Whirling fear breeds paranoia

To borrow a line from the 2001 comedy, Super Troopers, “Desperation is a stinky cologne.” In a commentary published last week by CNN.com, John Avlon discusses one of America’s smelliest organizations. In particular, he highlights the 2012 release of the National Rifle Association – Institute for Legislative Action’s “enemies list.”

The lis,t which includes dozens of professional organizations, charitable groups, celebrities and other prominent individuals is as Avlon notes, “Nixonian” in its character. Its existence speaks to the fact that their extremist politics are well out of step with the majority of Americans.

Thankfully, many Congressional reactionaries have come to understand that existence on the edges of political sanity are no longer quaint or endearing. To be sure, there are probably just as many radicals on the margins of the left, but few of them have the access, clout or pocketbooks available to groups like the NRA.

The NRA’s list itself is quite telling about the culture of paranoia. There are predictable listings: the American Bar Association; the ACLU; Public Citizen; the War and Peace Foundation. What’s more revealing are “enemies” who are there only through the jaundice of reductio ad absurdum: the YWCA; the U.S. Catholic Conference; the Methodist Church; the Mennonites; Hallmark Cards; the Kansas City Chiefs football team; Blue Cross and Blue Shield; Levi Strauss; Silver Dollar City amusement park; and the Sara Lee Corporation.

So, apparently, it’s not true — there is somebody who doesn’t like Sara Lee. When you’re so cloistered in your own paranoia that sponge cake, greeting cards and hillbilly music become the enemy, you need help.

We might then ask why conservative politicians so often use scare tactics to gain sympathy for their cause. A number of studies, including a recent one from Brown University, demonstrate that fear and conservatism are developmentally linked.

One of the study’s authors, Rose McDermott, clarifies the point, “It’s not that conservative people are more fearful, it’s that fearful people are more conservative. People who are scared of novelty, uncertainty, people they don’t know, and things they don’t understand, are more supportive of policies that provide them with a sense of surety and security.”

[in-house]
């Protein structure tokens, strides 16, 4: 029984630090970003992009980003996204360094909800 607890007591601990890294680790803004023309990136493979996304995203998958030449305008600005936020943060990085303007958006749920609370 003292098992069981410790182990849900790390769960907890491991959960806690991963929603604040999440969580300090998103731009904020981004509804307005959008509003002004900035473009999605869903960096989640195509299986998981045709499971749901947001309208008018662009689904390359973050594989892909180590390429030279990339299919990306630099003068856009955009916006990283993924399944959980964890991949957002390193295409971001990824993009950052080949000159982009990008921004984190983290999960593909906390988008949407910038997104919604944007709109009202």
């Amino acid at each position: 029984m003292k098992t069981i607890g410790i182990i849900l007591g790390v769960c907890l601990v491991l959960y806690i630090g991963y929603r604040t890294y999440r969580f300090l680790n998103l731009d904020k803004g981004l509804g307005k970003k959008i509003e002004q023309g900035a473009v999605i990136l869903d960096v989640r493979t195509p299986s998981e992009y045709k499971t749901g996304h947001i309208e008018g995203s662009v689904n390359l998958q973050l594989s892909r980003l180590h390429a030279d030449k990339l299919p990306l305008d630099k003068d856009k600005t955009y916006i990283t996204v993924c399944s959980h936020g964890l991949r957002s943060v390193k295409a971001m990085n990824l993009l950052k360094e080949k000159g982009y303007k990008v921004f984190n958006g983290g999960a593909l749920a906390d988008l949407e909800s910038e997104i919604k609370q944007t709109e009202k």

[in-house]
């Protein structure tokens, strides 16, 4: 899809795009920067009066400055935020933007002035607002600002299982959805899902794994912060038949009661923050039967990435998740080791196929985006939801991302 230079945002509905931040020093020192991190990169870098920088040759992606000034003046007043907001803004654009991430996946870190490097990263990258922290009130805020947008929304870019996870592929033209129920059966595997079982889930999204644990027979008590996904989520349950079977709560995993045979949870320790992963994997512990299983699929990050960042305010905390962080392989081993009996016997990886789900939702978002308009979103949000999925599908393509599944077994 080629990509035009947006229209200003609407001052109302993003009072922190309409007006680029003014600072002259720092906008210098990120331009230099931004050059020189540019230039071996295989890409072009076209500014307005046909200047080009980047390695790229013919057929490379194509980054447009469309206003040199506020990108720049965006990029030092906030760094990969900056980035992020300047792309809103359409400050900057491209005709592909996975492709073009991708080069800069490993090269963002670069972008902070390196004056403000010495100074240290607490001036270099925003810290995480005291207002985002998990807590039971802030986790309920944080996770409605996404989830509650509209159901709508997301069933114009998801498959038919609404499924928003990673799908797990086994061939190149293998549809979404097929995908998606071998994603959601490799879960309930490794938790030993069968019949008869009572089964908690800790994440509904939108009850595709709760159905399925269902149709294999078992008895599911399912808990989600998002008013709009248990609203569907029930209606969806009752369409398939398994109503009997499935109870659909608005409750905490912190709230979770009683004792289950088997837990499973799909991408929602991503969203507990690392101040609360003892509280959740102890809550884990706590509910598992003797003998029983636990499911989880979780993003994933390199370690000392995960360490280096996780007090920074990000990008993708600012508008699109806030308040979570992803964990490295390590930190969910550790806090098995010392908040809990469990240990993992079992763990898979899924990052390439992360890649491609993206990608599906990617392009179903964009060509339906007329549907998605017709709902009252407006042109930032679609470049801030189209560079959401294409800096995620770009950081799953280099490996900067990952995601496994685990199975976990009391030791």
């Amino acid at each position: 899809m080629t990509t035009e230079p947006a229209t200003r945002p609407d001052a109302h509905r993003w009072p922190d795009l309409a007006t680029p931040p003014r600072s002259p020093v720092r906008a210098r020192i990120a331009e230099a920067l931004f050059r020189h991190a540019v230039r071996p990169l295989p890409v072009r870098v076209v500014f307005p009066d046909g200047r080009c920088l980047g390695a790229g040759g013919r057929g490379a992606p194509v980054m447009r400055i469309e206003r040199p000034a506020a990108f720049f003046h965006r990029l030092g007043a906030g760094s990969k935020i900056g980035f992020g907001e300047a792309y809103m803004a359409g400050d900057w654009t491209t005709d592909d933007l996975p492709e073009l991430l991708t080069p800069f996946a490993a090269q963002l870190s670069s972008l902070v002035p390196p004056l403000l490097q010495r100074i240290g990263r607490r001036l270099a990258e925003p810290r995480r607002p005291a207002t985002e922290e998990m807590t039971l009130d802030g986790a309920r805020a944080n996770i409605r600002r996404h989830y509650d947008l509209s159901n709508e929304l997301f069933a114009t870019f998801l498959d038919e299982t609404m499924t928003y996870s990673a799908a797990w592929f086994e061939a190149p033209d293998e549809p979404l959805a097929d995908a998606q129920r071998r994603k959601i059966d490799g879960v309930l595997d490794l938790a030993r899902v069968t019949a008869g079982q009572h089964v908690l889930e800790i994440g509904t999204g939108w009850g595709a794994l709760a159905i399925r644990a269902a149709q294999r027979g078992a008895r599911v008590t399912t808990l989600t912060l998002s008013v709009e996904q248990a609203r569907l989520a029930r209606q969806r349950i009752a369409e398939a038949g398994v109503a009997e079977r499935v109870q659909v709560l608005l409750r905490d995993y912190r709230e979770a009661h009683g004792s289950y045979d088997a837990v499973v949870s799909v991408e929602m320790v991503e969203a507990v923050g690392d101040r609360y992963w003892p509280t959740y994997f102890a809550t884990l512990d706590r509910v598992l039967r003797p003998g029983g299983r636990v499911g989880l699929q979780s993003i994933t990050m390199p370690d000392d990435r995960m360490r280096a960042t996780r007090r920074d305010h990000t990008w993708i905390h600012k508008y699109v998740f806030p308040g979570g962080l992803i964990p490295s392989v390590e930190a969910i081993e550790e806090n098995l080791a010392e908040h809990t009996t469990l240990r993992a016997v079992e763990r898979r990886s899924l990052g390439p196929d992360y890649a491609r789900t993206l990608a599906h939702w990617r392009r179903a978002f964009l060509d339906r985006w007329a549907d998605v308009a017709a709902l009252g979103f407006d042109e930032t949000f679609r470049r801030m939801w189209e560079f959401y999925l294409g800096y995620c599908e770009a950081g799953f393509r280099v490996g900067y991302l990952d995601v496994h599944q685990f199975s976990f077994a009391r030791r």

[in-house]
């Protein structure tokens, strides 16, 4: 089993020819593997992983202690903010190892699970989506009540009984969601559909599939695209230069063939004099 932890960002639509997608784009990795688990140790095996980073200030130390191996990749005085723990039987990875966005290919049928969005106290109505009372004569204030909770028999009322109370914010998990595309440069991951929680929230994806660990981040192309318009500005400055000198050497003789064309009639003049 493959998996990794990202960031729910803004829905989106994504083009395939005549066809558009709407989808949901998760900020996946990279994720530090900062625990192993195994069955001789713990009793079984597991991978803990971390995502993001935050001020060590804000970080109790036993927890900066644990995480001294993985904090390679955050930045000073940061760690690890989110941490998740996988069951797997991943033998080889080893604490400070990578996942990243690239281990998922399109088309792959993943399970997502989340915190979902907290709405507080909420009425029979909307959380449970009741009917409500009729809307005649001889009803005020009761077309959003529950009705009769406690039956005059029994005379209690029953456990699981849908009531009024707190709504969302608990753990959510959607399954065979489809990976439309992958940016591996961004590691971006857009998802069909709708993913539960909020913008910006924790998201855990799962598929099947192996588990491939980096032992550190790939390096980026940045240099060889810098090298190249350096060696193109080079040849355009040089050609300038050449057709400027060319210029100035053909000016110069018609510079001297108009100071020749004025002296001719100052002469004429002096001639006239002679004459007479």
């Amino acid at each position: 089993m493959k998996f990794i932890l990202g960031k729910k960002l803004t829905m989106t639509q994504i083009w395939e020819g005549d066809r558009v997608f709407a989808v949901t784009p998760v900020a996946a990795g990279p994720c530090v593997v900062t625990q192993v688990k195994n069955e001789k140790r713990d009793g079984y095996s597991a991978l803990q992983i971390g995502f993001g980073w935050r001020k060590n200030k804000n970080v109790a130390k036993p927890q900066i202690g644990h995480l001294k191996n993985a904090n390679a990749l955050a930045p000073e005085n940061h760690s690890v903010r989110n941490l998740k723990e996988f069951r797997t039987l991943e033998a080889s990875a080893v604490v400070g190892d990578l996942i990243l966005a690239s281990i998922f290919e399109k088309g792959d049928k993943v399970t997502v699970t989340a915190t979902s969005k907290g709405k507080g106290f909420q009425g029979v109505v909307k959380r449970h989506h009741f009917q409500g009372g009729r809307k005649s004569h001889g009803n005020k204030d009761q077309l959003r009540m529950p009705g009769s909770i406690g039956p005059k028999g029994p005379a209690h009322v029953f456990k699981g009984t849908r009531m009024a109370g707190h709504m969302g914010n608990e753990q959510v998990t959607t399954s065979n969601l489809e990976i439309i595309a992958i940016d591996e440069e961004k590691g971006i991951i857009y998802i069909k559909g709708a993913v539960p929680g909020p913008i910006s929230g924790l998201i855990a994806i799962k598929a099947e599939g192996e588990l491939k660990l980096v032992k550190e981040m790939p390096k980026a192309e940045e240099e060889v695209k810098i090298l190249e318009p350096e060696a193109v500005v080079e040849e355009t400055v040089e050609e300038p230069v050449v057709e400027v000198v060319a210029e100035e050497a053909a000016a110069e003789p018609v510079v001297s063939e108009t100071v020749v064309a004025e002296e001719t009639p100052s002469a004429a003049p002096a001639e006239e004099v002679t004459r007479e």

Give certain people a demon to fear and they will follow you on almost any fool’s errand.

Of course the predisposition to demon-casting isn’t uniquely American. There are many historic examples. The Great Terror in revolutionary France comes to mind. As does the Great Purge in the Soviet Union.

Evgenia Ginzburg, author of the acclaimed Journey into the Whirlwind, was a victim of the Purge. She served 18 years in the gulags for her alleged dissent.

In her book, she describes how the paranoia creeps: “The ‘Index’ grew longer and longer, and the scale of our auto da fé grander and grander. We even had to burn Stalin’s On the Opposition. This too had become illegal under the new dispensation.”

Of course we’ve seen something similar many times in America. Within a few decades of settling colonial America, the Puritans violently persecuted the Quakers. In early Hollywood, the Hays Code was used to blacklist malcontents. Then of course there was Sen. Joseph McCarthy.

Some of his words are worth remembering: “I have here in my hand a list of 205 … a list of names that were made known to the Secretary of State as being members of the Communist Party and who nevertheless are still working and shaping policy in the State Department…”

We can contrast McCarthy with the NRA’s Wayne LaPierre’s remarks after the Newtown massacre: “The truth is that our society is populated by an unknown number of genuine monsters — people so deranged, so evil, so possessed by voices and driven by demons that no sane person can possibly ever comprehend them. They walk among us every day.”

Yes, the politics of fear are powerful. Yes, there are monsters among us — monsters who want you to be so afraid that you’ll believe anything.